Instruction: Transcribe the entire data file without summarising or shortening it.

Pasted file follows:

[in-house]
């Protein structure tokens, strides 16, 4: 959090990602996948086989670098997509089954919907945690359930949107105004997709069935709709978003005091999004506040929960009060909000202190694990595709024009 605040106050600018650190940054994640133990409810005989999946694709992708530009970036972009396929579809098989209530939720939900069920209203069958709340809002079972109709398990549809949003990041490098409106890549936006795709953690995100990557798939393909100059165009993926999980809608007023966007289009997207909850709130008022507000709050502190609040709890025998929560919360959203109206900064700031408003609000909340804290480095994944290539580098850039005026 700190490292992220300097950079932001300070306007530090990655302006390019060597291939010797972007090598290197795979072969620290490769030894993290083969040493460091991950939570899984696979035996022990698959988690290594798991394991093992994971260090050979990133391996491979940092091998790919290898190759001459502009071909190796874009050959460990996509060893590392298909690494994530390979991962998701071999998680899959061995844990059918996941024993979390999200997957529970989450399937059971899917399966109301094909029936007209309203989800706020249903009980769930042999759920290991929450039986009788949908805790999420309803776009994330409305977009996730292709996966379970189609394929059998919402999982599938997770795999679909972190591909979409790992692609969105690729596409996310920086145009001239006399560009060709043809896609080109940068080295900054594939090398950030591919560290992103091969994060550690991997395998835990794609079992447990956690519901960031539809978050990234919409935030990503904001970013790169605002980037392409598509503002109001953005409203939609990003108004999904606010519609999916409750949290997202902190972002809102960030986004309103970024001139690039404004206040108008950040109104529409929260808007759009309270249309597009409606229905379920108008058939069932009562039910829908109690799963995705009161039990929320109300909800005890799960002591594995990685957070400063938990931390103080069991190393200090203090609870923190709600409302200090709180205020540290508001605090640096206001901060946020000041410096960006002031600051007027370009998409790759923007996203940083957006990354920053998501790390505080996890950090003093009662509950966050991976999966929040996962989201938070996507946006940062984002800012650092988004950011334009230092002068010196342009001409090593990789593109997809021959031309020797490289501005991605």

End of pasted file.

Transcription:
[in-house]
């Protein structure tokens, strides 16, 4: 959090990602996948086989670098997509089954919907945690359930949107105004997709069935709709978003005091999004506040929960009060909000202190694990595709024009 605040106050600018650190940054994640133990409810005989999946694709992708530009970036972009396929579809098989209530939720939900069920209203069958709340809002079972109709398990549809949003990041490098409106890549936006795709953690995100990557798939393909100059165009993926999980809608007023966007289009997207909850709130008022507000709050502190609040709890025998929560919360959203109206900064700031408003609000909340804290480095994944290539580098850039005026 700190490292992220300097950079932001300070306007530090990655302006390019060597291939010797972007090598290197795979072969620290490769030894993290083969040493460091991950939570899984696979035996022990698959988690290594798991394991093992994971260090050979990133391996491979940092091998790919290898190759001459502009071909190796874009050959460990996509060893590392298909690494994530390979991962998701071999998680899959061995844990059918996941024993979390999200997957529970989450399937059971899917399966109301094909029936007209309203989800706020249903009980769930042999759920290991929450039986009788949908805790999420309803776009994330409305977009996730292709996966379970189609394929059998919402999982599938997770795999679909972190591909979409790992692609969105690729596409996310920086145009001239006399560009060709043809896609080109940068080295900054594939090398950030591919560290992103091969994060550690991997395998835990794609079992447990956690519901960031539809978050990234919409935030990503904001970013790169605002980037392409598509503002109001953005409203939609990003108004999904606010519609999916409750949290997202902190972002809102960030986004309103970024001139690039404004206040108008950040109104529409929260808007759009309270249309597009409606229905379920108008058939069932009562039910829908109690799963995705009161039990929320109300909800005890799960002591594995990685957070400063938990931390103080069991190393200090203090609870923190709600409302200090709180205020540290508001605090640096206001901060946020000041410096960006002031600051007027370009998409790759923007996203940083957006990354920053998501790390505080996890950090003093009662509950966050991976999966929040996962989201938070996507946006940062984002800012650092988004950011334009230092002068010196342009001409090593990789593109997809021959031309020797490289501005991605």